Dust was everywhere, the noise relentless. The construction had gone on for months – and there was no end in sight. How had my 21-unit Manhattan co-op gotten into this fix?
At first, I blamed our alteration agreement – the toothless, vague document that had served us well in the past but had failed us so dismally now. Still, blaming a piece of paper was a poor excuse. We – the board members – had let it happen. We had never faced this problem before and were therefore unprepared for the brouhaha that had engulfed us.
It had started with two new shareholders who had bought a top-floor apartment. Their finances were in order, their references good, and they seemed quite pleasant. At the end of the admissions interview, they asked what the co-op’s policies were concerning apartment renovation. They were given an alteration agreement.
This is an essential document. Residents who want to renovate must read, sign, and return the multi-page agreement along with their proposed plans for the unit. The agreement should contain – and ours did – permissible working hours and a non-refundable deposit for damages. It should also contain – and ours did not – a requirement that an engineer or architect be hired, at the shareholder’s expense, to review the work and ensure that the job followed the plan. And it should also have teeth – which ours, sadly, did not – such as fines or other penalties if the work lasted more than its allotted time.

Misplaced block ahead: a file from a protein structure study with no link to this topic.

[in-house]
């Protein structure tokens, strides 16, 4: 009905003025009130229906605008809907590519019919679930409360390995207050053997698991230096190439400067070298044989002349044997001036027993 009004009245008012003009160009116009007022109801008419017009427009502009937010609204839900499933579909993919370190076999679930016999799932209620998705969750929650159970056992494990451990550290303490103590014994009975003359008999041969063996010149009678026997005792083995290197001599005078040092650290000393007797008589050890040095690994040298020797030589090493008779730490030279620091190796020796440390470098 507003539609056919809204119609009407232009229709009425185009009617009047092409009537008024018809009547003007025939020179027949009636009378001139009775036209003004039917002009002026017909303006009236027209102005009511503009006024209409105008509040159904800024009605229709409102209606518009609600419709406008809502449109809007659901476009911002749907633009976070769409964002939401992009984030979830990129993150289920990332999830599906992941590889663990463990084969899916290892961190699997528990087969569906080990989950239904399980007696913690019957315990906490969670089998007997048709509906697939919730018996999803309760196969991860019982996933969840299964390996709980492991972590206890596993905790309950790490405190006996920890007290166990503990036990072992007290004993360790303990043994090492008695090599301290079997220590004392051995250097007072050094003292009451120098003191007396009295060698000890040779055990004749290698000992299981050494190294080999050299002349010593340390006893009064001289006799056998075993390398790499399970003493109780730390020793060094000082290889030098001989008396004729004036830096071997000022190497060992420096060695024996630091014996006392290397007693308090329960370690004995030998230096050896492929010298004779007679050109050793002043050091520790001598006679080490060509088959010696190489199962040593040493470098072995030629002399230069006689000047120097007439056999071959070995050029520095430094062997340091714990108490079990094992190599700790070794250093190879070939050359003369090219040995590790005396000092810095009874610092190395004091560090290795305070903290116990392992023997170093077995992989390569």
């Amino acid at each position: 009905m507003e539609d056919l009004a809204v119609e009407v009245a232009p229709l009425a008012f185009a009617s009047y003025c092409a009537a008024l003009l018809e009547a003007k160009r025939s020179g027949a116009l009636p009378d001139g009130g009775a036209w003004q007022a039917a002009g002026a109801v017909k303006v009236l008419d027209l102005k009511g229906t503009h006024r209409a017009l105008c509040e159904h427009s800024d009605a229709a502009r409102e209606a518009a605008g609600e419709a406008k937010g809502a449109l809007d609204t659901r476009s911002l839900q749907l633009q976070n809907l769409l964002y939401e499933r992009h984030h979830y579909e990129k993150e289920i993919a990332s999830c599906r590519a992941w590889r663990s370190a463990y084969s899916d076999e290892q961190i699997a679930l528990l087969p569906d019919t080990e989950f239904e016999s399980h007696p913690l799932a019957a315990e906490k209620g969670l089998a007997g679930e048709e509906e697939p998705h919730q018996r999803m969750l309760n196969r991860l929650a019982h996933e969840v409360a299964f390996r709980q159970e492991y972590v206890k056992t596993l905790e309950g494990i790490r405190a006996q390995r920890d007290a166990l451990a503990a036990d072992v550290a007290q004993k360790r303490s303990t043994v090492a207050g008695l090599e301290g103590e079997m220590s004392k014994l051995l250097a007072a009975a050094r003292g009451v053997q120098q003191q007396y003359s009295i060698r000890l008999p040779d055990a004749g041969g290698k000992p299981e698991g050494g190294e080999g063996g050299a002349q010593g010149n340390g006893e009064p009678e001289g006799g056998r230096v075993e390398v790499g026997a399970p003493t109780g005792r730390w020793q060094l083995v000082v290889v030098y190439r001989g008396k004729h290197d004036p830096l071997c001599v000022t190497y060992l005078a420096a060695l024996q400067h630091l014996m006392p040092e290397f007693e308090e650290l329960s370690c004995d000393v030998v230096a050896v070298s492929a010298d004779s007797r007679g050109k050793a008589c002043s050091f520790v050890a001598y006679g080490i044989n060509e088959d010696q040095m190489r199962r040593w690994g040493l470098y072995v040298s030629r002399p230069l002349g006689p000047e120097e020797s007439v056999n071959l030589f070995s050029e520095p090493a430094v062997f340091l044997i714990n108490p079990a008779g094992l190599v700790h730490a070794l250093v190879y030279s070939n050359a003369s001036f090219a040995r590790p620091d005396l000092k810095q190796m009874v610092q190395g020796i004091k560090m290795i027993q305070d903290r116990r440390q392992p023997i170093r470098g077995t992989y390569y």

At first, we were unconcerned. There had been rehabs in other units over the years – the 100-year-old building had itself been a gut-rehab in the 1980s – but there had never been any great difficulties. These newcomers did seem to be planning a great deal of work: new cabinets were going up, a new bathtub was being installed, and everything – even the kitchen sink – was slated to be redone. But how much of a problem could that be? It was, after all, only a 500-square-foot apartment.
Months later, we found out. The construction had gone on for months beyond the completion date, while the new owners were living elsewhere, far from the dust and debris. Their contractors, who were now more familiar to us than the new buyers, deposited what seemed to be, in my hyperbolic point of view, tons of garbage in the backyard, which our super had to prepare for disposal. They hadn’t rented a dumpster – why should they, when our alteration agreement was silent on the subject? It seemed as if they would never leave.
Our lack of power grew more frustrating every day. At one point, the workers had discovered a bricked-up bathroom window, one of many that had been eliminated when the property was refurbished. They wanted to re-open the portal and install a new window. They were told to wait a few days and the board would get back to them. Before that could happen, however, they installed the window. We were angry, but it was a done deal. We could have had them remove it, but an engineer who reviewed it said that the new window was perfectly safe. The consensus on the board was that it would have seemed petty to order its removal.
So what’s the last word on situations like this? Simple: without an effective enforcement mechanism – a fine, a fee, or a penalty (say $300 for every day renovations go past their agreed-upon completion date) – boards are helpless. They are, as we were, effectively reduced to bystanders in their own building, cursing the darkness but powerless to stop it.